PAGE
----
The Cibeles Manifesto, which was presented at the first MADFinTech General Assembly on 21 July 2020, is the starting point for the cluster and the roadmap for reinventing Madrid’s digital and financial ‘capital’.
It is a document born from the dozens of meetings of the different Working Groups and Commissions of the Madrid Capital FinTech cluster, carried out by videoconference during the confinement.
The Cibeles Manifesto
The Cibeles Manifesto includes 20 vectors of change in the financial sector that are worth considering and accelerating as a factor in the competitiveness of our financial and technological system.
A/ CULTURAL AND MENTALITY CHANGE
1.- EXPAND THE CULTURE OF COLLABORATION AND OPEN INNOVATION
Collaboration must be the axis of transformation of the current Financial Industry. Therefore, Open Innovation must be facilitated in all its aspects, with multi-sector co-creation actions such as those proposed by this cluster.
In this respect, the Enterprise Financial Services Commission suggests, by way of example, some ways to increase public-private partnerships, between FinTech and the traditional financial industry, between companies and universities:
- Open Banking as a market place with integrated API’s, PSD2 and Artificial Intelligence to detect customer needs and analyse risks,
- Leverage existing technology to streamline onboarding and detect fraud,
- Digitalization of the escrow accounts (deposit accounts) releasing funds as milestones are met by the company,
- Private public co-investment via a crowd-equityplatform,
- Digital signature of documents with judicial recognition.
2.- OPEN BANKING
Open Banking as a market place with integrated API’s, within the framework of PSD2 and with Artificial Intelligence to detect customer needs and analyse risks.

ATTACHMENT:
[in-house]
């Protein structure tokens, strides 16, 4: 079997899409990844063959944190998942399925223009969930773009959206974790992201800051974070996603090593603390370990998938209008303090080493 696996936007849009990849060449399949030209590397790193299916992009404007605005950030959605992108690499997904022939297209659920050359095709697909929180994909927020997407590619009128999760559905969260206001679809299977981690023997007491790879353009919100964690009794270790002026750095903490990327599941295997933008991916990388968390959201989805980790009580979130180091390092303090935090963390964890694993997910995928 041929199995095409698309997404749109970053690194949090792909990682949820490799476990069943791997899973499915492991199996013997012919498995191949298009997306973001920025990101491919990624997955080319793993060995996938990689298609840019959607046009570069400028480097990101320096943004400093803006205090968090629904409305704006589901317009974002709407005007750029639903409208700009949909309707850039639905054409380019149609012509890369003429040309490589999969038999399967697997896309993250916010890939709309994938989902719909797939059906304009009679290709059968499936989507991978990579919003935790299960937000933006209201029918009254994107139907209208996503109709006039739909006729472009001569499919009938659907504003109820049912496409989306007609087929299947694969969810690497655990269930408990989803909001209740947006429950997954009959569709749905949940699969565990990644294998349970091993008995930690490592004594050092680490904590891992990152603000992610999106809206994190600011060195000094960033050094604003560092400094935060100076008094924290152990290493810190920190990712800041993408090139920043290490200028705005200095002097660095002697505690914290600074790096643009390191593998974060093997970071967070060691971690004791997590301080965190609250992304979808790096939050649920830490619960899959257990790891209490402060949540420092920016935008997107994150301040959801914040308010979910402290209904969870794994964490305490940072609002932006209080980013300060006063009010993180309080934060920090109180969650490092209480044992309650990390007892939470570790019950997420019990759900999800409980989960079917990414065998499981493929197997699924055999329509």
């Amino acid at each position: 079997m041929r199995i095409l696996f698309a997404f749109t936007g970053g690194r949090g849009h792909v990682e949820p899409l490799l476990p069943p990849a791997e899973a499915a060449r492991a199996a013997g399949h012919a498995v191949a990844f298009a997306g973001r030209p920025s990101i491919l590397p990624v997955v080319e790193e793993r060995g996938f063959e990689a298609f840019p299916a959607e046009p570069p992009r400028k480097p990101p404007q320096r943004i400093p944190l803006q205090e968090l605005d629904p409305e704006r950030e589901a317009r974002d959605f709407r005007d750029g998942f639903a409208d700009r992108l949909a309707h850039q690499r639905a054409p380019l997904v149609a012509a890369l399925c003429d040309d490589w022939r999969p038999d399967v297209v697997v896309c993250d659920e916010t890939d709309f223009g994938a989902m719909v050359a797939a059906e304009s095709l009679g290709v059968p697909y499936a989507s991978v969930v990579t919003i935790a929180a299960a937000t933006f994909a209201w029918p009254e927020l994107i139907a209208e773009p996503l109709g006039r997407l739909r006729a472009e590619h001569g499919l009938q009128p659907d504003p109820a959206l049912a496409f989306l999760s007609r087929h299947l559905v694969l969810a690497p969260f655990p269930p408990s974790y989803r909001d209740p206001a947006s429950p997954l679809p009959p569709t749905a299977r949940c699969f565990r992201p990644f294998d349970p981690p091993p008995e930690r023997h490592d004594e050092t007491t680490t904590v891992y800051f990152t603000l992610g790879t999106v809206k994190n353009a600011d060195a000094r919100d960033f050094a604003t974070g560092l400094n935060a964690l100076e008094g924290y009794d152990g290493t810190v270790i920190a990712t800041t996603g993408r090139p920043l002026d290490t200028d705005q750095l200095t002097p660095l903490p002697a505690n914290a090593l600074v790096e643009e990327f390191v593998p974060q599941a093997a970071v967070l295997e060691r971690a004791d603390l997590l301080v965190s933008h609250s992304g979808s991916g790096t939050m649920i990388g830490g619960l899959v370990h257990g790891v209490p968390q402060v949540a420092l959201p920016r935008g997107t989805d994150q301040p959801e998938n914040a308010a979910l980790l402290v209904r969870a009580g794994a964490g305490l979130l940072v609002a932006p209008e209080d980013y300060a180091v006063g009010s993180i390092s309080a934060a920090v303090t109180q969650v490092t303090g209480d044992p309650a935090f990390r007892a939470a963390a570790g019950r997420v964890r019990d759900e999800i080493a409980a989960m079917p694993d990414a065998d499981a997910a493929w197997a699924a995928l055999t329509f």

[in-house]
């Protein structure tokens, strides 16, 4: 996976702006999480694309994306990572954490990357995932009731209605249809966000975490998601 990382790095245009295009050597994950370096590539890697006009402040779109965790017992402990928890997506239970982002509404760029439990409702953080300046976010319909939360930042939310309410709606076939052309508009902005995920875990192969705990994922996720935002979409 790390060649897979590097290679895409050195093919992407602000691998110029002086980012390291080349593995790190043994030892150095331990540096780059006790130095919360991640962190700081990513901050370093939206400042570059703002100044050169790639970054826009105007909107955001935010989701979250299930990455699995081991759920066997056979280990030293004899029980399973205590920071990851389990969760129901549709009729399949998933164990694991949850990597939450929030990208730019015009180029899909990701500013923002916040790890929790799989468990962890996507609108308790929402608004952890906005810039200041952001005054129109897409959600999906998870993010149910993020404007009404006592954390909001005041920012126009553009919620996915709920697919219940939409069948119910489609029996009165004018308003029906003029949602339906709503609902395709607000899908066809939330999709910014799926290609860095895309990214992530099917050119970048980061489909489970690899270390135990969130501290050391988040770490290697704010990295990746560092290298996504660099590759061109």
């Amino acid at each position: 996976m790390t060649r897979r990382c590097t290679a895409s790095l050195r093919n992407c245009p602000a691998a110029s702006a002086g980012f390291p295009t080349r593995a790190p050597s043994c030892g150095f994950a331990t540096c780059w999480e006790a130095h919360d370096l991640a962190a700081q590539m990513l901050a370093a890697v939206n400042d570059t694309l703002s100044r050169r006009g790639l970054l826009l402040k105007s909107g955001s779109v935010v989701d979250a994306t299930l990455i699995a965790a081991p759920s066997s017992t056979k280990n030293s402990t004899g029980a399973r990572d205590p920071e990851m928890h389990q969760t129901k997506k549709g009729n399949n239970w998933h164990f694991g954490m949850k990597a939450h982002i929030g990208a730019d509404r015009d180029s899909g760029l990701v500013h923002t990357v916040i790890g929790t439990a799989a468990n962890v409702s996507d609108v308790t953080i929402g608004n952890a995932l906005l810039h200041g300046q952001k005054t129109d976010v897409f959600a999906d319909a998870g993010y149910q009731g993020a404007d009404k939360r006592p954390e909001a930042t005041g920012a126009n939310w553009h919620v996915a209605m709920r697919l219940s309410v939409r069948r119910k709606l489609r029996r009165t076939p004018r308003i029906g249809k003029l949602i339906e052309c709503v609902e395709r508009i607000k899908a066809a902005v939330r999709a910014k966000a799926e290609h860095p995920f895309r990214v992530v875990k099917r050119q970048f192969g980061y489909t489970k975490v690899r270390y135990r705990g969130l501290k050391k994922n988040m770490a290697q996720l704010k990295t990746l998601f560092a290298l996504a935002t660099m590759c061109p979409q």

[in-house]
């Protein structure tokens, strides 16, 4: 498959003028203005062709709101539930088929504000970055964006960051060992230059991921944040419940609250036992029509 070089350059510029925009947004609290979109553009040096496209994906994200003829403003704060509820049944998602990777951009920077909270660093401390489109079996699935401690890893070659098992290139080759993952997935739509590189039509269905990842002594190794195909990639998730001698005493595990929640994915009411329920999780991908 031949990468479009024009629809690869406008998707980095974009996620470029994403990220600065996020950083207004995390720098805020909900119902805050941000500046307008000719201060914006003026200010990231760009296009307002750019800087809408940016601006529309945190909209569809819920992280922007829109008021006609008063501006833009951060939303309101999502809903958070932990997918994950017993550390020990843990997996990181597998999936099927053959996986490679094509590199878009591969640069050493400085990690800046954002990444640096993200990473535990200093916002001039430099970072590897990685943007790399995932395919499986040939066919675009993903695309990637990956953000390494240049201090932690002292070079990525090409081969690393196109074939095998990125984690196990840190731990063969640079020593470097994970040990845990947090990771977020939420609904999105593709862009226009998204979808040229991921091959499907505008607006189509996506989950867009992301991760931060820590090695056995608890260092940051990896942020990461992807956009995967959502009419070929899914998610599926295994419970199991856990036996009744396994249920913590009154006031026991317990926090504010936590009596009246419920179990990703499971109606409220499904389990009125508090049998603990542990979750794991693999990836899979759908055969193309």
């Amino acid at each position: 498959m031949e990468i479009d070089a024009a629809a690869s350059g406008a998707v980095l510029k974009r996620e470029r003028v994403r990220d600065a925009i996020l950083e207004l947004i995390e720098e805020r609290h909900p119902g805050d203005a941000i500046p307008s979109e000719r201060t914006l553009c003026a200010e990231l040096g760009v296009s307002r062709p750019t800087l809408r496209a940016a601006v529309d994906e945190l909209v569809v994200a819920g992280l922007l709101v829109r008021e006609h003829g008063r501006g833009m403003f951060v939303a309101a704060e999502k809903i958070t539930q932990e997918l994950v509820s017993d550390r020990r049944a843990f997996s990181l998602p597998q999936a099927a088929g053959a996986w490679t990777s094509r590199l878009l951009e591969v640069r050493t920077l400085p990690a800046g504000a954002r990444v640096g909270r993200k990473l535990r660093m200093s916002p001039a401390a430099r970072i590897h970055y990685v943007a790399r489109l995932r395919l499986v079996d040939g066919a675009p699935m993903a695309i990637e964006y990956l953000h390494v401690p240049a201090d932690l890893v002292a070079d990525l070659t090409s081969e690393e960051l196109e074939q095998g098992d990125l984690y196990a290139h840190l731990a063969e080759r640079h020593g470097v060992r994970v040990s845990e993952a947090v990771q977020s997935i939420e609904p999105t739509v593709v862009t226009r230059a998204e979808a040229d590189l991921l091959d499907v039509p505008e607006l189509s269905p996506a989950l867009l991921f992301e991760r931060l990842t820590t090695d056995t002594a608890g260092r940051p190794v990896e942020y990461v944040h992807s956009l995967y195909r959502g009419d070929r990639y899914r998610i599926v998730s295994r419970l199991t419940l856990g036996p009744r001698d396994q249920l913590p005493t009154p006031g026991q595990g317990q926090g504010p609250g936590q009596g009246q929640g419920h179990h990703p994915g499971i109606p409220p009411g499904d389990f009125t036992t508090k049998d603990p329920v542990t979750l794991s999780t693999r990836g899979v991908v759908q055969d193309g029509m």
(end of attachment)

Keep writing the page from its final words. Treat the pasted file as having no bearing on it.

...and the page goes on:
Open banking offers the liberalisation of banking information to third parties through an open application programming interface (API). The valuable customer information that banks have at their disposal and which they are obliged to share, always with the customer’s permission, to other organisations. And as long as these institutions are regulated and supervised by the Banco de España.
Promoting open bankingwill be enormously positive for the industry, providing transparency in data management and universal access to consumer information. All entities will have access to the same data and there will be a greater sense of fair play.
It will help promote Bank-Fintech collaboration for the benefit of citizens and SMEs, which will have greater options when it comes to financing their projects.
It will create an opportunity for the whole market and facilitate the birth of a market placeto go to for access to bank and non-bank financing. The COVID crisis has accelerated this trend.
The use of technology should be leveraged to digitize processes, giving agility, fluidity and speed in the financing processes for companies.
Open data with the public administration could be beneficial for the sector and protect the consumer more. This would require the administration to invest more in technology in order to improve its data sharing with the permission of the consumer and for its own benefit.
3.- CONNECTING STARTUPS AND CORPORATIONS
To increase the CONNECTION between large Corporations and the Start-upfabric, facilitating collaboration through large employers’ associations, such as AEB, Ceca or Unespa.